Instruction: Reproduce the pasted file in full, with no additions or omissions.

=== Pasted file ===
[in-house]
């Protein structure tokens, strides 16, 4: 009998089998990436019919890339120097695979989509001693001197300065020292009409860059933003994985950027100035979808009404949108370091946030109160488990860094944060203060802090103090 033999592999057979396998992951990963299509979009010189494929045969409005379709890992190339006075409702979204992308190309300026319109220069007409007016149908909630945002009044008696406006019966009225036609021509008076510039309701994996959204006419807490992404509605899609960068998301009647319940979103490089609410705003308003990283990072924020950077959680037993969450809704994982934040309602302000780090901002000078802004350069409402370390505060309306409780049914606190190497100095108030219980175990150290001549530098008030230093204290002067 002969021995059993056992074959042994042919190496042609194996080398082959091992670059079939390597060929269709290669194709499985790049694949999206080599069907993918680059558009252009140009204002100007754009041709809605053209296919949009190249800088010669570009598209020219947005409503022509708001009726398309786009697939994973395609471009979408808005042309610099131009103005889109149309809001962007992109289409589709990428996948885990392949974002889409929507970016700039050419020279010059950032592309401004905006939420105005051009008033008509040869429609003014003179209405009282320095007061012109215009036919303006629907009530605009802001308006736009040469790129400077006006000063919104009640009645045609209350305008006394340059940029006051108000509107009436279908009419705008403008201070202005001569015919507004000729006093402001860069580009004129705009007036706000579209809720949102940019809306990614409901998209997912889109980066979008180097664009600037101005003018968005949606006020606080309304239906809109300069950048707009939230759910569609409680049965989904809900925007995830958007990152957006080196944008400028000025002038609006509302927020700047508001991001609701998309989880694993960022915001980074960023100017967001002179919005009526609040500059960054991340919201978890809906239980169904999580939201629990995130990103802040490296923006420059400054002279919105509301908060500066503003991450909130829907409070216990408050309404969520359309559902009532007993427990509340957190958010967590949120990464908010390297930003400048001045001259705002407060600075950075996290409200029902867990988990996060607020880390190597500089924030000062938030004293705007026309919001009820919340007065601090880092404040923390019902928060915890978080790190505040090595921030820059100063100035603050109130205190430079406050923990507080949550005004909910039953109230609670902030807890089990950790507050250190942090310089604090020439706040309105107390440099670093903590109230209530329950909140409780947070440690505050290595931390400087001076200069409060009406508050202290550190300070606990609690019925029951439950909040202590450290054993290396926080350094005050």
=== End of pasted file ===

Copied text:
[in-house]
């Protein structure tokens, strides 16, 4: 009998089998990436019919890339120097695979989509001693001197300065020292009409860059933003994985950027100035979808009404949108370091946030109160488990860094944060203060802090103090 033999592999057979396998992951990963299509979009010189494929045969409005379709890992190339006075409702979204992308190309300026319109220069007409007016149908909630945002009044008696406006019966009225036609021509008076510039309701994996959204006419807490992404509605899609960068998301009647319940979103490089609410705003308003990283990072924020950077959680037993969450809704994982934040309602302000780090901002000078802004350069409402370390505060309306409780049914606190190497100095108030219980175990150290001549530098008030230093204290002067 002969021995059993056992074959042994042919190496042609194996080398082959091992670059079939390597060929269709290669194709499985790049694949999206080599069907993918680059558009252009140009204002100007754009041709809605053209296919949009190249800088010669570009598209020219947005409503022509708001009726398309786009697939994973395609471009979408808005042309610099131009103005889109149309809001962007992109289409589709990428996948885990392949974002889409929507970016700039050419020279010059950032592309401004905006939420105005051009008033008509040869429609003014003179209405009282320095007061012109215009036919303006629907009530605009802001308006736009040469790129400077006006000063919104009640009645045609209350305008006394340059940029006051108000509107009436279908009419705008403008201070202005001569015919507004000729006093402001860069580009004129705009007036706000579209809720949102940019809306990614409901998209997912889109980066979008180097664009600037101005003018968005949606006020606080309304239906809109300069950048707009939230759910569609409680049965989904809900925007995830958007990152957006080196944008400028000025002038609006509302927020700047508001991001609701998309989880694993960022915001980074960023100017967001002179919005009526609040500059960054991340919201978890809906239980169904999580939201629990995130990103802040490296923006420059400054002279919105509301908060500066503003991450909130829907409070216990408050309404969520359309559902009532007993427990509340957190958010967590949120990464908010390297930003400048001045001259705002407060600075950075996290409200029902867990988990996060607020880390190597500089924030000062938030004293705007026309919001009820919340007065601090880092404040923390019902928060915890978080790190505040090595921030820059100063100035603050109130205190430079406050923990507080949550005004909910039953109230609670902030807890089990950790507050250190942090310089604090020439706040309105107390440099670093903590109230209530329950909140409780947070440690505050290595931390400087001076200069409060009406508050202290550190300070606990609690019925029951439950909040202590450290054993290396926080350094005050």